-Filter vs Where-Object in a Get-WmiObject command

So, I’ve always known -Filter (where available) to run much quicker than piping the results of a search to Where-Object, since the second option requires gathering all of the information, then parsing it. I’m hoping someone can explain this:

Measure-command {Get-WmiObject -Class Win32_Product -Filter "name LIKE 'Putty%'"}

TotalSeconds : 19.3040678

Measure-command {Get-WmiObject -Class Win32_Product | Where-Object {$_.Name -like "Putty*"}}

TotalSeconds : 19.2802772

Why is piping the results to Where-Object running quicker than declaring a filter?

It’s always situation dependent. And a couple hundredths of a second isn’t really any different. When you’re not working with huge amounts of data, it isn’t always significant, and in this case it depends on how well the underlying WMI provider is written. It may be doing the same thing - getting every instance and then enumerating.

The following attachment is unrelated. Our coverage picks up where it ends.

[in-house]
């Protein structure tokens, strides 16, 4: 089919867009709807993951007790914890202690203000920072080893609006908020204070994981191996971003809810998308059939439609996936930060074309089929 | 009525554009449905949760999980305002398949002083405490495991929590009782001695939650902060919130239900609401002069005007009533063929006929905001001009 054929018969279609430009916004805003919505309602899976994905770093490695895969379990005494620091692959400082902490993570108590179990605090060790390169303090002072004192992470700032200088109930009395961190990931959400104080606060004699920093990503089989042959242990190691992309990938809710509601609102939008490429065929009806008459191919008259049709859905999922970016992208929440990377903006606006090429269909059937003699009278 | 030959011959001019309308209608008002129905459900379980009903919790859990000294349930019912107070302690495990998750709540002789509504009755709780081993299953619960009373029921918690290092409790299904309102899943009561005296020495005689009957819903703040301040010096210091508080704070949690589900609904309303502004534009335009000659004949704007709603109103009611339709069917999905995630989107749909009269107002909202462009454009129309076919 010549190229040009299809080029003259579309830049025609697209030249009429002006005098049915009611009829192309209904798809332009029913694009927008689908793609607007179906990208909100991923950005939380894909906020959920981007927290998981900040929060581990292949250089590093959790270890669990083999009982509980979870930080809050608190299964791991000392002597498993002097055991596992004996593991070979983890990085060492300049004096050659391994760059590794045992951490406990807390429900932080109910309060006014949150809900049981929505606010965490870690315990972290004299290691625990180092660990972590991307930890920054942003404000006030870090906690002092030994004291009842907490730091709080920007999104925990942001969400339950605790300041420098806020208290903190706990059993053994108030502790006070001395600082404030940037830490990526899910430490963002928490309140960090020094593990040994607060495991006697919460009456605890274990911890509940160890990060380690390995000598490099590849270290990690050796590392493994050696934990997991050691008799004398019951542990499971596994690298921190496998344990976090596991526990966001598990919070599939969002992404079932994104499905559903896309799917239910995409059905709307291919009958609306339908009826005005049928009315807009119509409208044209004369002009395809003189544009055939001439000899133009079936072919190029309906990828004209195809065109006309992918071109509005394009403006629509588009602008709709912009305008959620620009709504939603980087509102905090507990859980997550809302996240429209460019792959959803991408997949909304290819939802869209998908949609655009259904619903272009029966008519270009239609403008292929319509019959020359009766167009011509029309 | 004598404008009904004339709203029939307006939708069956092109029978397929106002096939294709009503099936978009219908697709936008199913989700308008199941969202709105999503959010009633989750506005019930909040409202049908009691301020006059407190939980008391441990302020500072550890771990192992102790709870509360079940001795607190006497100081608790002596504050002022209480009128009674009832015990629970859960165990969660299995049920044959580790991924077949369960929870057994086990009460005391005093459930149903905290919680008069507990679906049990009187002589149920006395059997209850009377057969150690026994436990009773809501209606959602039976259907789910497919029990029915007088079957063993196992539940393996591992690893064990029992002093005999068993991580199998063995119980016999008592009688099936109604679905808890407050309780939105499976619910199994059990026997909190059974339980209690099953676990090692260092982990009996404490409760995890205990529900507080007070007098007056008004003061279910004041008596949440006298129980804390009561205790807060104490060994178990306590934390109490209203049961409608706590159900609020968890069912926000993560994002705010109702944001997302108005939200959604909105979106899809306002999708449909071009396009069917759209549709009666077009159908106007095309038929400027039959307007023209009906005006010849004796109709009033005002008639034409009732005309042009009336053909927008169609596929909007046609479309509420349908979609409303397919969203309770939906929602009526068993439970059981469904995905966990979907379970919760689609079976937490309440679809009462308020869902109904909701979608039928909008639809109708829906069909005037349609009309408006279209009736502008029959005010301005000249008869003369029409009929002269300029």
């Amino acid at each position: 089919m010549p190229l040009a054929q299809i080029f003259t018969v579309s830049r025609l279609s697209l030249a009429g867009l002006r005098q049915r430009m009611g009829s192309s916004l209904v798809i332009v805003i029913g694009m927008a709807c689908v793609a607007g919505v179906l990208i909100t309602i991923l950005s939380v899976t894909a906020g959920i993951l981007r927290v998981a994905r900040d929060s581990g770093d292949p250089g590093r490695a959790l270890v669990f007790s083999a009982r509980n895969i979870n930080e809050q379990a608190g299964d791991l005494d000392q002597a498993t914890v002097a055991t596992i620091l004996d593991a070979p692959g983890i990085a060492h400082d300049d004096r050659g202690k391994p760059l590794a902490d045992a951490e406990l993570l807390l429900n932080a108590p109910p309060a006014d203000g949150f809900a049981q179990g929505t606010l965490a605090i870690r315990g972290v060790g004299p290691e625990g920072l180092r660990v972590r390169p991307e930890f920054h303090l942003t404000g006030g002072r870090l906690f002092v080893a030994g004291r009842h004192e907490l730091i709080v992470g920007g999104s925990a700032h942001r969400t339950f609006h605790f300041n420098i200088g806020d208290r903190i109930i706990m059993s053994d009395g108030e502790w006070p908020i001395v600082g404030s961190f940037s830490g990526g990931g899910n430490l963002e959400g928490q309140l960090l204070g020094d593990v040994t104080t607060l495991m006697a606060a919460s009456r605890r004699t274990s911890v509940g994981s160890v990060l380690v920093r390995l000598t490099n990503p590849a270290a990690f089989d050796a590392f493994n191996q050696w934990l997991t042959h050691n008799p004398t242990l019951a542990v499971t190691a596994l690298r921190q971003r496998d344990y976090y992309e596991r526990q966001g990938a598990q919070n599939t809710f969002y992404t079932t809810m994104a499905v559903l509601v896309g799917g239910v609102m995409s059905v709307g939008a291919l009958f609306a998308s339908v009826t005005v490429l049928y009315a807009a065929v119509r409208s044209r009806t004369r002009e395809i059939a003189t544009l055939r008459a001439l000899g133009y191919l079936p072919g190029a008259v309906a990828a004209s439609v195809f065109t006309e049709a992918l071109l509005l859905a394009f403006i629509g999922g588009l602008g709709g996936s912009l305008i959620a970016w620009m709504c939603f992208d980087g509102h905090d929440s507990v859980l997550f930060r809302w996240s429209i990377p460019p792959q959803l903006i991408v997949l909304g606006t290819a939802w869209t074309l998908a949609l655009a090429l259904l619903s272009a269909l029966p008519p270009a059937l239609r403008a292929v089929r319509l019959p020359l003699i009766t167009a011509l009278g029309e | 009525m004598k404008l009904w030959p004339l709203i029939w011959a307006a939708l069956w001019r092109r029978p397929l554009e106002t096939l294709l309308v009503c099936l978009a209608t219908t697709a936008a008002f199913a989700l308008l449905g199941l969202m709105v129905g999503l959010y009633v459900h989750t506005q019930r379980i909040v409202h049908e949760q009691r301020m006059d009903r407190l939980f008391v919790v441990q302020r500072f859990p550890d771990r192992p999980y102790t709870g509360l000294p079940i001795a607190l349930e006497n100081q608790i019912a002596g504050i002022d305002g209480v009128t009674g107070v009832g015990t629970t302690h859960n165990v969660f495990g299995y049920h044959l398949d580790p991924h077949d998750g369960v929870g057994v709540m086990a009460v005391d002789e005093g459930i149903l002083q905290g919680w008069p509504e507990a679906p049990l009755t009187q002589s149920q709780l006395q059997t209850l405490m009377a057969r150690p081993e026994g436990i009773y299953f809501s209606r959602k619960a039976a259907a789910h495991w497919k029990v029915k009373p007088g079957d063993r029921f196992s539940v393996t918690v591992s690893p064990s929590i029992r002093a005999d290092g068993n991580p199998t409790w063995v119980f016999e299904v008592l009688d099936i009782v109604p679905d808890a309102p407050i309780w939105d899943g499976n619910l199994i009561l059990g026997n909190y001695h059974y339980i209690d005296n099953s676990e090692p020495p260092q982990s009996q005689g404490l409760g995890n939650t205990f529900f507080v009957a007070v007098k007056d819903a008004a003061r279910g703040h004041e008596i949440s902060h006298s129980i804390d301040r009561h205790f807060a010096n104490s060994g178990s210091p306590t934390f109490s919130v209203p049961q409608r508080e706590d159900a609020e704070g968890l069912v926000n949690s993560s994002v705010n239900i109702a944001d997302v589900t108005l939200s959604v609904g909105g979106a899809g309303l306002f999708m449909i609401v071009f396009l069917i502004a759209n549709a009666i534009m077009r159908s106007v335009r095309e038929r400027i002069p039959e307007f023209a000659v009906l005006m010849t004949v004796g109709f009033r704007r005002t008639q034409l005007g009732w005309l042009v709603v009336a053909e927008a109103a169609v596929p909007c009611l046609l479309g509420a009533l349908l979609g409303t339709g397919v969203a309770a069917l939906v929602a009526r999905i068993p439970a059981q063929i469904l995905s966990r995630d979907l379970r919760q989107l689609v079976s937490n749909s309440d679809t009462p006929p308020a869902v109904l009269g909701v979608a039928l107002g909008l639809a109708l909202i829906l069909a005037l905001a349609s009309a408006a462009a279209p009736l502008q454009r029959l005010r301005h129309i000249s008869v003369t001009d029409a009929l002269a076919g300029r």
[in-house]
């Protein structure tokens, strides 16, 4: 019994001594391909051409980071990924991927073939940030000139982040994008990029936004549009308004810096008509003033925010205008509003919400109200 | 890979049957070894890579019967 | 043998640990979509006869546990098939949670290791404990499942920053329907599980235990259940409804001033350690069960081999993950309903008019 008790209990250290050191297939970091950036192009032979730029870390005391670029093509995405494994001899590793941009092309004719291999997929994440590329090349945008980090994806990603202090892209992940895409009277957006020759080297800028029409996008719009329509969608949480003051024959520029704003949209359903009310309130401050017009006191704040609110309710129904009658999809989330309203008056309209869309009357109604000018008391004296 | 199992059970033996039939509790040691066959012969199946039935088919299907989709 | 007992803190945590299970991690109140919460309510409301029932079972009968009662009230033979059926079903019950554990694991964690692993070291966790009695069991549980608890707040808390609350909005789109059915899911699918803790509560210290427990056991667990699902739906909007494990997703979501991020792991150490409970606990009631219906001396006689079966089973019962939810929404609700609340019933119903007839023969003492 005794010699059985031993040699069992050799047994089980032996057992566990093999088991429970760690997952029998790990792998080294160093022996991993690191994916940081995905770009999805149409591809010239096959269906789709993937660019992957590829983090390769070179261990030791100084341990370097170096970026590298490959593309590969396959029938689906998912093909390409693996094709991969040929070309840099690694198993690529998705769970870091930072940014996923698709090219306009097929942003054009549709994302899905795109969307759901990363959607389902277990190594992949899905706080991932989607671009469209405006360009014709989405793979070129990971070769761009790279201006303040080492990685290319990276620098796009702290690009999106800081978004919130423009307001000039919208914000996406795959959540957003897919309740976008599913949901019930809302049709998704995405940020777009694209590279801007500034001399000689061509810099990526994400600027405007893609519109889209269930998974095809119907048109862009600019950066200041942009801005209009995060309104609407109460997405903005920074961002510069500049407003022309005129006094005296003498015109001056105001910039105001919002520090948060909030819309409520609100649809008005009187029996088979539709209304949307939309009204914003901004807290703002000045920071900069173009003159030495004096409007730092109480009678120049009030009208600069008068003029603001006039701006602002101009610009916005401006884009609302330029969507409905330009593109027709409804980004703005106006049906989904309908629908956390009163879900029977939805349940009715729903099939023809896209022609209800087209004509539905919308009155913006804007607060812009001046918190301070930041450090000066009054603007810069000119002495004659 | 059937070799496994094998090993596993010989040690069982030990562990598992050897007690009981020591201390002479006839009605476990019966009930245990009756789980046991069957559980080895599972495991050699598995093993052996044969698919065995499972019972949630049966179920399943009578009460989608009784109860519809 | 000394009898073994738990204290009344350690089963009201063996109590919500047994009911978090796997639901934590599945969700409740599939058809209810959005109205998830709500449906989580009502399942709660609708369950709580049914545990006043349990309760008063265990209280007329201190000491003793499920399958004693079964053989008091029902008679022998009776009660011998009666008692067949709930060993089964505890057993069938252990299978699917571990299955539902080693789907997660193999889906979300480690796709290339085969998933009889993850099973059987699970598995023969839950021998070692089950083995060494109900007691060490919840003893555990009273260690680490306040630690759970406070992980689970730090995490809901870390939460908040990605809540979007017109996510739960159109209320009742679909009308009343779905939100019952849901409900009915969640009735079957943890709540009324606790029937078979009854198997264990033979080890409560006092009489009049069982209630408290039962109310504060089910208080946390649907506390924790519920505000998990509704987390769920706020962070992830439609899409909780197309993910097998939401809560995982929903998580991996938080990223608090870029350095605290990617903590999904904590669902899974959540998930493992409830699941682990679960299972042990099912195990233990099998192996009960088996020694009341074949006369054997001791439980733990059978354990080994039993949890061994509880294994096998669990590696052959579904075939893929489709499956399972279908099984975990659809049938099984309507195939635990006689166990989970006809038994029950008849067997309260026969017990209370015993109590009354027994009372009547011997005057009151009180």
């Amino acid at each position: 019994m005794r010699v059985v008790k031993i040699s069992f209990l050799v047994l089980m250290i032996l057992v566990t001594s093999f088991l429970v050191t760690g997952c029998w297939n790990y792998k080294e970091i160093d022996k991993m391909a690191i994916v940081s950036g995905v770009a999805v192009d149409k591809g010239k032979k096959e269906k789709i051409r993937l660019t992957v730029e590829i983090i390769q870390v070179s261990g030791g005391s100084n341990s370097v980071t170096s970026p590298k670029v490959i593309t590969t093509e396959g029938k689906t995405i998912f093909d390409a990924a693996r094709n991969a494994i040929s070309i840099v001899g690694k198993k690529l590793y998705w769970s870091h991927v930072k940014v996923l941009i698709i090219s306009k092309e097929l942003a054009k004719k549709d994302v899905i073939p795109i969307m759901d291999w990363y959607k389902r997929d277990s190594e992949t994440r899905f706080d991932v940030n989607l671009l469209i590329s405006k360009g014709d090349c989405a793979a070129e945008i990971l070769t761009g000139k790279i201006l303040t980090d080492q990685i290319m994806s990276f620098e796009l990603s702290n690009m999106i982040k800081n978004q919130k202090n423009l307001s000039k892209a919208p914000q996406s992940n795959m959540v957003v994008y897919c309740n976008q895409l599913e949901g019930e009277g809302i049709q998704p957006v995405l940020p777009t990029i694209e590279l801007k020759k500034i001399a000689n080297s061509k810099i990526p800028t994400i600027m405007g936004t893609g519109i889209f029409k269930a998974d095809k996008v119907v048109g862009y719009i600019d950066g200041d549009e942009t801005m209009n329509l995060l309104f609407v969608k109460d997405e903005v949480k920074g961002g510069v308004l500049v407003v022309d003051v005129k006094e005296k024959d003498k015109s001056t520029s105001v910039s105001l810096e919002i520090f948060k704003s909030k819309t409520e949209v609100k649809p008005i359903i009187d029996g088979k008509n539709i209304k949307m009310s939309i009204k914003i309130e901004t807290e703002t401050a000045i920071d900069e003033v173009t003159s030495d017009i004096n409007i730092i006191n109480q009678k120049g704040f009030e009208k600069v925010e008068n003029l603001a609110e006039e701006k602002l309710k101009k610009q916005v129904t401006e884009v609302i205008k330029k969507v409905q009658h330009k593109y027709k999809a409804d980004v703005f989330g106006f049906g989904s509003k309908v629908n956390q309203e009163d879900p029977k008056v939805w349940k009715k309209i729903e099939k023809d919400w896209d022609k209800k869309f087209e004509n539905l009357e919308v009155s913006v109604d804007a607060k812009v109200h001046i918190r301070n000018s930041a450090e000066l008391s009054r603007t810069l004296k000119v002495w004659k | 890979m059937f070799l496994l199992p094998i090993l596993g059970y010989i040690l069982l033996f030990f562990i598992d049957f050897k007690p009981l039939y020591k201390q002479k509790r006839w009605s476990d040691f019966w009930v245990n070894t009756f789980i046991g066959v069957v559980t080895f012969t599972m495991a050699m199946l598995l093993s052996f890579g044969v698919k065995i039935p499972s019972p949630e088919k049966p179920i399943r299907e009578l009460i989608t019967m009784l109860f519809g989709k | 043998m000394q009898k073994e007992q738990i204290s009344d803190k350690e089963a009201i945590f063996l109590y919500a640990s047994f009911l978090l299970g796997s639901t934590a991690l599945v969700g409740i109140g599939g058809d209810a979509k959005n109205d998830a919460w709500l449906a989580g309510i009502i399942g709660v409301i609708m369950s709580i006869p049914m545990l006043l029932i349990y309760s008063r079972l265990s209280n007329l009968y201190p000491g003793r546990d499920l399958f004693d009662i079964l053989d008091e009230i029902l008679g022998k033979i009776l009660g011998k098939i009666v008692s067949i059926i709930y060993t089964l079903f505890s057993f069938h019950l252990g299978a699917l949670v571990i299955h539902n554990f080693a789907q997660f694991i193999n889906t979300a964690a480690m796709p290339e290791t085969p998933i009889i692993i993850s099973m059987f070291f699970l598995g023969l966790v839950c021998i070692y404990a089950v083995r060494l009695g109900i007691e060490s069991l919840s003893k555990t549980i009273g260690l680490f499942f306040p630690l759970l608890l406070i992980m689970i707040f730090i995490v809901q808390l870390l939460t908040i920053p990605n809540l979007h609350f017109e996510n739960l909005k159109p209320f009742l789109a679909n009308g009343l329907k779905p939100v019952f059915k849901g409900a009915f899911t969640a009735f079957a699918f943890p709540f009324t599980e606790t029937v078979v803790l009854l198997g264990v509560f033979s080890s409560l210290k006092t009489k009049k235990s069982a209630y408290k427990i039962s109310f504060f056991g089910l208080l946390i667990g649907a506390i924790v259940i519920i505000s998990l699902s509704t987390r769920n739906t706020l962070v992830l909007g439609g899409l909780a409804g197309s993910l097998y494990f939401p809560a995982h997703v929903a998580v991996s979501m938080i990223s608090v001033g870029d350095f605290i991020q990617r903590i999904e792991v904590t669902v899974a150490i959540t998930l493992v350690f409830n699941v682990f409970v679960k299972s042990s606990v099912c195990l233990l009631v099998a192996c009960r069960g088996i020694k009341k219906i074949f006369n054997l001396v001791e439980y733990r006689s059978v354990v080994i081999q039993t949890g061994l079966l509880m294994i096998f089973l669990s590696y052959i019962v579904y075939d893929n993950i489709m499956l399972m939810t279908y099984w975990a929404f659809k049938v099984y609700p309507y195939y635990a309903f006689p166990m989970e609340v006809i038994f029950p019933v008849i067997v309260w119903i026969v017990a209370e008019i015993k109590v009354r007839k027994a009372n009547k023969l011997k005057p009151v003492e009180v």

Since Get-WmiObject is just getting instances of WMI classes, is it safe to assume that most (if not all) WMI class queries would operate the same?
Or would that, again, be a case-by-case basis based on how the query was written?

No. WMI isn’t one big thing, it’s a dozen little things. Win32_Product isn’t served out of the “core” WMI provider set; it’s served by its own provider. Different software being served through the same interface. Win32_Product in particular doesn’t store much in the actual repository - it has to actively query data each time you use it. Since there’s no “cached” data copy, you’re likely to see the same performance regardless. Win32_Product is known to be fairly poorly written, relative to some other providers. Not entirely it’s fault, as it has to deal with Windows Installer, which ain’t a hot shot either.